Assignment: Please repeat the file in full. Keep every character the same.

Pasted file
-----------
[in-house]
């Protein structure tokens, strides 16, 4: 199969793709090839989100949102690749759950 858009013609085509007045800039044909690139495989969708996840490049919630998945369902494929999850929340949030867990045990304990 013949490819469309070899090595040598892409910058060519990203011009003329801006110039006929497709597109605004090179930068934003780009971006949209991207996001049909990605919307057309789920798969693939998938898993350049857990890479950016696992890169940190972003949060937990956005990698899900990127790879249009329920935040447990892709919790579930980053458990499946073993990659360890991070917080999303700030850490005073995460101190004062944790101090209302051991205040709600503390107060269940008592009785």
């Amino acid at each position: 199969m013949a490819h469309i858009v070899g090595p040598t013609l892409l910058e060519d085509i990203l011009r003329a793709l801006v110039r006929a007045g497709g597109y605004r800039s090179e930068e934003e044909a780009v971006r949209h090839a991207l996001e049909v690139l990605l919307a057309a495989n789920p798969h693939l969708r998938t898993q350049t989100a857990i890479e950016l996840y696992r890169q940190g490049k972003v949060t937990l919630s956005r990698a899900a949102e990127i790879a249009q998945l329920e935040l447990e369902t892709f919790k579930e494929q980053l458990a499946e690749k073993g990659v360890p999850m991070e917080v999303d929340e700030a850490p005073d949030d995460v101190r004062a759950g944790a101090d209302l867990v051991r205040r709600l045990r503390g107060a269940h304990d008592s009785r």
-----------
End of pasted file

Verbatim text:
[in-house]
């Protein structure tokens, strides 16, 4: 199969793709090839989100949102690749759950 858009013609085509007045800039044909690139495989969708996840490049919630998945369902494929999850929340949030867990045990304990 013949490819469309070899090595040598892409910058060519990203011009003329801006110039006929497709597109605004090179930068934003780009971006949209991207996001049909990605919307057309789920798969693939998938898993350049857990890479950016696992890169940190972003949060937990956005990698899900990127790879249009329920935040447990892709919790579930980053458990499946073993990659360890991070917080999303700030850490005073995460101190004062944790101090209302051991205040709600503390107060269940008592009785």
């Amino acid at each position: 199969m013949a490819h469309i858009v070899g090595p040598t013609l892409l910058e060519d085509i990203l011009r003329a793709l801006v110039r006929a007045g497709g597109y605004r800039s090179e930068e934003e044909a780009v971006r949209h090839a991207l996001e049909v690139l990605l919307a057309a495989n789920p798969h693939l969708r998938t898993q350049t989100a857990i890479e950016l996840y696992r890169q940190g490049k972003v949060t937990l919630s956005r990698a899900a949102e990127i790879a249009q998945l329920e935040l447990e369902t892709f919790k579930e494929q980053l458990a499946e690749k073993g990659v360890p999850m991070e917080v999303d929340e700030a850490p005073d949030d995460v101190r004062a759950g944790a101090d209302l867990v051991r205040r709600l045990r503390g107060a269940h304990d008592s009785r």